The study population comprised 11 men and 9 women (mean (SD) age 59 (2) years), with a mean ejection fraction of 59 (14)%. Median HR during NSR1 was 69.8 beats/min (bpm). After the pacing manoeuvres (NSR2) median HR was 73.3 bpm (p = 0.6442). Comparison of NSR1 versus VAT pacing showed no significant differences in HR (69.8 v 72.3 bpm), SDNN (33.6 v 29 ms), or in RMSSD (19.5 v 17.9 ms), respectively (p = 0.3744). During AAI pacing SDNN decreased from 33.6 ms (NSR1) to 4.1 ms (AAI), as did RMSSD (19.5 ms during NSR1 to 4.1 ms during AAI, p < 0.0001). AAI pacing compared to VAT pacing yielded lower SDNN and RMSSD (4.1 v 31.4 ms for SDNN and 4.1 v 17.9 ms for RMSSD, p < 0.0001). To evaluate for measurement errors, DDD pacing was performed. SDNN was 1.2 ms and RMSSD was 1.3 ms.

Figure 1A shows the total power during NSR1, AAI, VAT, DDD pacing, and NSR2. Total power drops from its median of 155 500 ms2 during the first sinus rhythm period to 1562 ms2 during AAI pacing (p < 0.0001). After AAI pacing is stopped and switched to VAT pacing the median of total power increases to 147 800 ms2 (p < 0.0001). The median of total power during DDD pacing is 199 ms2. Compared to AAI pacing, total power during DDD pacing is significantly smaller (p = 0.0028). No significant pairwise differences in total power between the periods NSR1, VAT pacing, and NSR2 were found.

Figure 1

(A) Total power during NSR1, AAI, VAT, DDD pacing, and NSR2. Diamonds represent median values and vertical lines interquartile ranges. Values are presented on a logarithmic scale with the five periods on the x axis and total power in ms2 on the y axis. Total power is decreasing from NSR1 to AAI pacing (p < 0.0001). The difference for total power during AAI and DDD pacing is significant (p = 0.0028), which means that total power during AAI pacing is not just noise related. Furthermore, it indicates conduction variability in the AV node. (B) The relation of high frequency peak to total power between NSR1/NSR2 and AAI pacing differs significantly.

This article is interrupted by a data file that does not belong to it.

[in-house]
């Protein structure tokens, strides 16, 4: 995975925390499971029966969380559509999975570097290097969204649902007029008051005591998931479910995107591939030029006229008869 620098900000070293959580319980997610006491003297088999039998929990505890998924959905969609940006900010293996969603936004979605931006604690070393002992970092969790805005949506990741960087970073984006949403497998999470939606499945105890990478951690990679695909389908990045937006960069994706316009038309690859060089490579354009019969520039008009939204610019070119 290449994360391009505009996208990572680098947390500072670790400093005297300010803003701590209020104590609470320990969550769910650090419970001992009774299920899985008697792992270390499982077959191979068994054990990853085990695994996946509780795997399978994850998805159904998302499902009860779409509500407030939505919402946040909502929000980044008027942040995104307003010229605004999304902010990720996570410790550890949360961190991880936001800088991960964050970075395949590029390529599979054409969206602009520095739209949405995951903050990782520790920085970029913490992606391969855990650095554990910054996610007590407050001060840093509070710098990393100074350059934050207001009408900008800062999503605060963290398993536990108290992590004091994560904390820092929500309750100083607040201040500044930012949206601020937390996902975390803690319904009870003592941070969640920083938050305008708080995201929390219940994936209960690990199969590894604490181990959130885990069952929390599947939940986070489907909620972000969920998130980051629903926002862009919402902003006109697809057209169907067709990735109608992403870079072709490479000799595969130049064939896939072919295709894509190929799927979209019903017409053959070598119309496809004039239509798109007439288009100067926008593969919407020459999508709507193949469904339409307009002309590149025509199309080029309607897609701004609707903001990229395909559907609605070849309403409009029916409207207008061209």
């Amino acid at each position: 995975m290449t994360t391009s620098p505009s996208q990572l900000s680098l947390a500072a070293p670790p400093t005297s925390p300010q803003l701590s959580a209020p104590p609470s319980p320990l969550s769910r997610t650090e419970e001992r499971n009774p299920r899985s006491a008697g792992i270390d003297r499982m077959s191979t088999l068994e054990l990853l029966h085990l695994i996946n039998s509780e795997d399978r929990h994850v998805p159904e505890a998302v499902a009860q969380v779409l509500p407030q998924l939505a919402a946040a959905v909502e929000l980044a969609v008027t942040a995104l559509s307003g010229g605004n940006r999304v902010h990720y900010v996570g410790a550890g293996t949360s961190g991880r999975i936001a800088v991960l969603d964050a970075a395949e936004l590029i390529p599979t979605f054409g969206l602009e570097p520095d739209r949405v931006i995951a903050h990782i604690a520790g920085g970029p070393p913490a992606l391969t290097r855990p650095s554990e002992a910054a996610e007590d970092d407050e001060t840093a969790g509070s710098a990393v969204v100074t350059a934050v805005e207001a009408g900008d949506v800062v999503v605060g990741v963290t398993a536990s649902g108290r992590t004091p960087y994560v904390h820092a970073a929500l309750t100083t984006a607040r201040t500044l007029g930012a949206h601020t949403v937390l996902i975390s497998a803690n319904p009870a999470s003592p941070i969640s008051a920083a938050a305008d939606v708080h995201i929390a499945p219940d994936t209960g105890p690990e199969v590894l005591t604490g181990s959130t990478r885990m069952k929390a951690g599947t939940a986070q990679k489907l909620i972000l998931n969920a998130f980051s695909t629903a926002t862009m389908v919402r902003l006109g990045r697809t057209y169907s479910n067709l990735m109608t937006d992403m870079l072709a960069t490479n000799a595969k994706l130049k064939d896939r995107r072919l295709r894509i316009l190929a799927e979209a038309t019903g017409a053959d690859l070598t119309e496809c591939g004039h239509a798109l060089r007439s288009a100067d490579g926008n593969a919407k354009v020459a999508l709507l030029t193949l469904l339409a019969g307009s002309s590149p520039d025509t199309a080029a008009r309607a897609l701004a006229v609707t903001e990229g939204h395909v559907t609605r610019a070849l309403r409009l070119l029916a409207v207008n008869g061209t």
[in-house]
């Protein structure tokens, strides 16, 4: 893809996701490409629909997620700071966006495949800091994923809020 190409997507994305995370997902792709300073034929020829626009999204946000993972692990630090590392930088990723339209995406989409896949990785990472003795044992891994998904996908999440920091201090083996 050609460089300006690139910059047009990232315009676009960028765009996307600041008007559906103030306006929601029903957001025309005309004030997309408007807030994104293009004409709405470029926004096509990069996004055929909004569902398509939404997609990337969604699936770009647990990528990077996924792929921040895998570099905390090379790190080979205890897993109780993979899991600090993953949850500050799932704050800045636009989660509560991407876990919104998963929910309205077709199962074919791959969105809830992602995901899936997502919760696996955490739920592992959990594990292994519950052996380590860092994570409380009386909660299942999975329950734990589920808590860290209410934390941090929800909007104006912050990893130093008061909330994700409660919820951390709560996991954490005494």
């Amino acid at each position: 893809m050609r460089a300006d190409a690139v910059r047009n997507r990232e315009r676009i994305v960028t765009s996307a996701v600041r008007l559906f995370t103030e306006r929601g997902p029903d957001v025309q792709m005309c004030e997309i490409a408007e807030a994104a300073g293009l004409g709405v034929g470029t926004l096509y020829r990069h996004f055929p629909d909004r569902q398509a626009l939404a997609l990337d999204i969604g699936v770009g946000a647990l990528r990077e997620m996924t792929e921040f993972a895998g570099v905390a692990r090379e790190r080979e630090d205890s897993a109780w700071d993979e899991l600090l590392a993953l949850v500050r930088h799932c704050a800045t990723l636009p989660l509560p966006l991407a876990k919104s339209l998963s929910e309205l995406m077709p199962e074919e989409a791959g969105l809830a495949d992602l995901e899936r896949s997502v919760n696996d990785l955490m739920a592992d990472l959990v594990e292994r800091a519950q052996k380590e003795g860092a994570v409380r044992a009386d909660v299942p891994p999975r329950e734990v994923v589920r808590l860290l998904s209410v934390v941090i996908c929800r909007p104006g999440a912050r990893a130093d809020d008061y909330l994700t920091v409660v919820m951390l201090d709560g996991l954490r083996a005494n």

Figure 1B demonstrates the ratio of high frequency to total power during NSR1, AAI pacing, and NSR2. The median ratio is about 1:10 (range 1–45 %) during NSR1. During AAI pacing, the ratio rises to a median of 29% (p = 0.0014). The ratio reaches approximately the initial median value after discontinuation of atrial pacing. There is no significant difference in the ratio during NSR1 and NSR2 (p = 0.9323). Pre-existing conditions, such as coronary artery disease or depressed left ventricular function, showed no significant influence on HRV (three factorial multivariate analysis).


The major finding of this study is that HRV derived from RR intervals is mainly caused by variations in sinus node impulse formation. According to our results, AV nodal conduction contributes, as indicated by AAI pacing, but this contribution is very small and seems to be negligible under clinical conditions. Taylor and Eckberg3 attempted to estimate HRV during a short period (≤ 5 minutes) of transoesophageal pacing. Although atrial pacing was not stable and the influence of background noise could not be excluded, they also found a similar low SDNN of 4 (1) ms for patients lying in the supine position. Errors in measuring HRV during AAI pacing is unlikely, because median SDNN and RMSSD were at least three times higher than the control HRV during DDD pacing. We expected it to be equal to zero. However, quantified HRV during DDD pacing might represent a possible contribution from other structures or just noise level. This is emphasised by the significant difference in HRV between AAI and DDD pacing. Frequency domain analysis revealed an interesting change of the ratio of high frequency to total power during NSR1, AAI pacing, and NSR2. The relative contribution of high frequency peak to total power spectrum increases significantly to a median of 29% (p = 0.0014). This result suggests that cycle-to-cycle length variations in AV nodal conduction are significantly modulated by vagal tone. Our results indicate that the influence of autonomic tone over the AV node is very small.

In conclusion, HRV derived from RR intervals is caused predominantly by periodicity in sinus node impulse formation. Analysis of spectral parameters reveals a strong influence of the parasympathetic nervous system on AV node conduction variability.


We are grateful to Achim Domsel for assistance and technical support.